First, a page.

In People v. Campbell (1870) 40 Cal. 129, 132, the jury verdict form noted only "`guilty of the crime charged,'" and did not specify a degree.Summary of this case from People v. San Nicolas
[Syllabus Material] [Syllabus Material] [Syllabus Material] [Syllabus Material] [Syllabus Material] [Syllabus Material] Appeal from the District Court of the Seventh District, Solano County.
Defendant's motion in arrest of judgment and for a new trial was overruled, and defendant appealed from the judgment, as well as from the order overruling his motion in arrest of judgment and for a new trial.
First --The Court erred in instructing the jury: " or if you believe beyond a reasonable doubt, that Anne Robinson administered the poison that produced death, and that the defendant at the bar, stood by, aiding, abetting or assisting, or not being present advised or encouraged it, then the defendant Campbell should be found guilty, and this too under this indictment."
The indictment shows that appellant Campbell and Anne Robinson were jointly indicted as principals. In People v. Trim, (39 Cal. 75,) Mr. Justice Sprague lays down what we conceive to be the true rule in regard to accessories. " A party" --says that decision--" indicted as a principal, cannot be convicted upon evidence only tending to show that he was an accessorybefore the fact."
Under the provisions of our Criminal Practice Act, it has been held, in one or two cases, that an accessory before the fact could be convicted upon an indictment charging him as principal. But this, we apprehend, is against every rule of true pleading. An accessory before the fact shall be indicted, tried and punished as a principal; that is, he may be indicted and tried, even though the principal has been acquitted and, if found guilty, he shall be punished as a principal; yet A. who advised and encouraged the killing of B. could hardly be convicted of B.'s murder upon an indictment charging that A. murdered B. by stabbing him with a knife, and that the murder was committed in Sacramento County, if it should turn out upon the trial that A. had never in his whole life been within one hundred miles of Sacramento County. The acts of an accessory constituting the offence, and which are required to be stated in the indictment, must, of necessity, be different from acts constituting a principal offender.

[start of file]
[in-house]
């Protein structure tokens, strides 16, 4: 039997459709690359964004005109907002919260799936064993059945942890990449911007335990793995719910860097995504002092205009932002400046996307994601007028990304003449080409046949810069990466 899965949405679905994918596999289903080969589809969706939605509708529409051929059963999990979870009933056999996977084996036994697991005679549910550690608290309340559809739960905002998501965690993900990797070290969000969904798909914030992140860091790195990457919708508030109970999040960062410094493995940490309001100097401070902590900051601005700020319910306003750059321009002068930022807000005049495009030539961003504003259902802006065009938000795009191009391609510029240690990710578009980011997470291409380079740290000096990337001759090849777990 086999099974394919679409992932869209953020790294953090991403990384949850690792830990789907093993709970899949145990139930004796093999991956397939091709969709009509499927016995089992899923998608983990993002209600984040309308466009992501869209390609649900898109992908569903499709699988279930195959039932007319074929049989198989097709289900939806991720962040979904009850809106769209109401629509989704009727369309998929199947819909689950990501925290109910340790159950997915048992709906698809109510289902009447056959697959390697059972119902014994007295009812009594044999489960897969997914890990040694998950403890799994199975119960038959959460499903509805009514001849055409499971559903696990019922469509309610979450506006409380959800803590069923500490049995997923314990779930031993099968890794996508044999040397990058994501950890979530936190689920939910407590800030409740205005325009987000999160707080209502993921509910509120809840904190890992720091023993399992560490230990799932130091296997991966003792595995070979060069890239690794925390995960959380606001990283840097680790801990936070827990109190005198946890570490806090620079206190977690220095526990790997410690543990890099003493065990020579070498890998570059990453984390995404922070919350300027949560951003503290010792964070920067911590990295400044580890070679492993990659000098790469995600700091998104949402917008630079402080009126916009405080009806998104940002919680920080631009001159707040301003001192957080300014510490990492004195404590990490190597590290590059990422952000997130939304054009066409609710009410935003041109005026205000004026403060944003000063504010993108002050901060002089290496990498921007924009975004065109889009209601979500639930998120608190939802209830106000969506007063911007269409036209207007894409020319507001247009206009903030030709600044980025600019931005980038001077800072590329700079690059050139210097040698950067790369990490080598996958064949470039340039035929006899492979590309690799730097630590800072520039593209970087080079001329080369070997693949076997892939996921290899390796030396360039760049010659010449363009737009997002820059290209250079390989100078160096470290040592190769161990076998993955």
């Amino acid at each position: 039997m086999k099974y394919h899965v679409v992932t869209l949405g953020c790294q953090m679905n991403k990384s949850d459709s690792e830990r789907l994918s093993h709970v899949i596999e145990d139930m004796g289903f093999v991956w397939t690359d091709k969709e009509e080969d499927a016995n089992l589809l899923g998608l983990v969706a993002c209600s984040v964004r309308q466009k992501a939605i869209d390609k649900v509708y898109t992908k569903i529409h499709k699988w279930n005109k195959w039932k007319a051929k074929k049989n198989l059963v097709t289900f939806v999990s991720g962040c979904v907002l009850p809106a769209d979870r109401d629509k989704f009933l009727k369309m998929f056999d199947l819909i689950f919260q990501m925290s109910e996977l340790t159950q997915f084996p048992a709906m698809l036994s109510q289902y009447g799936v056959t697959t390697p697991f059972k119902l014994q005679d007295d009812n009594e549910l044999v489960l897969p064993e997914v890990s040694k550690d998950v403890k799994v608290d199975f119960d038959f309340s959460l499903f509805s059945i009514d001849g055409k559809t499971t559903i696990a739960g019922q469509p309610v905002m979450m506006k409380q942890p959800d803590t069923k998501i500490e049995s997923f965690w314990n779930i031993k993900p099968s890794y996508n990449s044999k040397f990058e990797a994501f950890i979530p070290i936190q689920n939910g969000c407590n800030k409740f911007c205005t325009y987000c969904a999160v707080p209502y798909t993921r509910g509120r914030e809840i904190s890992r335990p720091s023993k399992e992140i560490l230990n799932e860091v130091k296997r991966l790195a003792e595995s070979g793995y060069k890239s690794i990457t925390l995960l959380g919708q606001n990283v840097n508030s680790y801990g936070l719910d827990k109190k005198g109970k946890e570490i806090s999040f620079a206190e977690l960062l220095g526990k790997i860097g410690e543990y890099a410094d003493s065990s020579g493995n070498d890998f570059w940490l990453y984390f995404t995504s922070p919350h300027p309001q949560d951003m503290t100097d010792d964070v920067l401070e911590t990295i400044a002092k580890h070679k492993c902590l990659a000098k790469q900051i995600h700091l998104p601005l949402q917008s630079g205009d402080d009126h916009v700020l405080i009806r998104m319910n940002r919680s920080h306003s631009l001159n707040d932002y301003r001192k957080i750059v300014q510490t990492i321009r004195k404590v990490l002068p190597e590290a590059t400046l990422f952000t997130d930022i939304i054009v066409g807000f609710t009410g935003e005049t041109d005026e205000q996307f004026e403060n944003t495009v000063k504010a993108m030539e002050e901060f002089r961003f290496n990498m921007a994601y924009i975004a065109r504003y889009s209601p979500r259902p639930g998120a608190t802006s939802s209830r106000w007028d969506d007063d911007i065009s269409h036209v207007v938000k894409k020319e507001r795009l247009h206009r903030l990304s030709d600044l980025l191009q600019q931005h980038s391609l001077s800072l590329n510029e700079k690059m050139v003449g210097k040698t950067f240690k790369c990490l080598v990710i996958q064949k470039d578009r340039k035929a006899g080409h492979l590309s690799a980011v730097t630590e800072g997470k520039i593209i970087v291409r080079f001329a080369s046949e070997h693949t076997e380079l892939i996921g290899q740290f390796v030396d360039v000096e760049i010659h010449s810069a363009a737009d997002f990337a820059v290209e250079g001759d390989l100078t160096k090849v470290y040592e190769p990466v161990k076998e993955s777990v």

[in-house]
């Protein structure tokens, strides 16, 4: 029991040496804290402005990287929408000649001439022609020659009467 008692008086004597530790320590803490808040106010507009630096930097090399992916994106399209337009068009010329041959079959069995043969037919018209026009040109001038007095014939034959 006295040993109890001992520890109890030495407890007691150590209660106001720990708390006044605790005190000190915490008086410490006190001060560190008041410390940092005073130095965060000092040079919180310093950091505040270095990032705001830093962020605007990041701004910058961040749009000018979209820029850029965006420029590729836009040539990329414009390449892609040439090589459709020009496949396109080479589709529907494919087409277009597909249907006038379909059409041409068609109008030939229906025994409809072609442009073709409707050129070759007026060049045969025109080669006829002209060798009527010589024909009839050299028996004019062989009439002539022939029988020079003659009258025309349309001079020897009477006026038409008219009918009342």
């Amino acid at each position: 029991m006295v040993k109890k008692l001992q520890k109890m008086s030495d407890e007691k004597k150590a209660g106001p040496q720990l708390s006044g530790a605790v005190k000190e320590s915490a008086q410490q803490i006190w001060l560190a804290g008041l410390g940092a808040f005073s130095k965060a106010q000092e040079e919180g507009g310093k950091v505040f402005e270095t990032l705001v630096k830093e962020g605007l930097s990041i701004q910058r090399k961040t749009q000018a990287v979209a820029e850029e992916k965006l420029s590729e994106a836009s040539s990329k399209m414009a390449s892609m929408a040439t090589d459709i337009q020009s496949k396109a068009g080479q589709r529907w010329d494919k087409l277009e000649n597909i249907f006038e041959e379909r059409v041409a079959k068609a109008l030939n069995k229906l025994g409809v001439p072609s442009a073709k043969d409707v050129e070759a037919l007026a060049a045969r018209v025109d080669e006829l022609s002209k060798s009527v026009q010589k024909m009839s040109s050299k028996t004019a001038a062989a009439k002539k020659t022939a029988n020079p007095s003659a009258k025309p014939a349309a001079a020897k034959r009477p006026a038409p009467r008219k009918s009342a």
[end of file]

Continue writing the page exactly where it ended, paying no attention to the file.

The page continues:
Our Criminal Code provides that conversion of property by a bailee, shall be deemed larceny and punished accordingly, but no one will contend that a party maybe found guilty under an indictment charging larceny, if the evidence shows him only guilty of the offence of conversion of property by a bailee.
The Legislature may make the offences of accessory be fore the fact and of principal identical, as to their punish ment, and as to their mode, manner and time of trial, but until it becomes unnecessary to set out in an indictment the offence charged to have been committed, we submit that analogy and good pleading demand that an accessory before the fact should no more be convicted upon an indictment charging him as principal, than that a party guilty of larceny shall be convicted upon an indictment charging with burglary.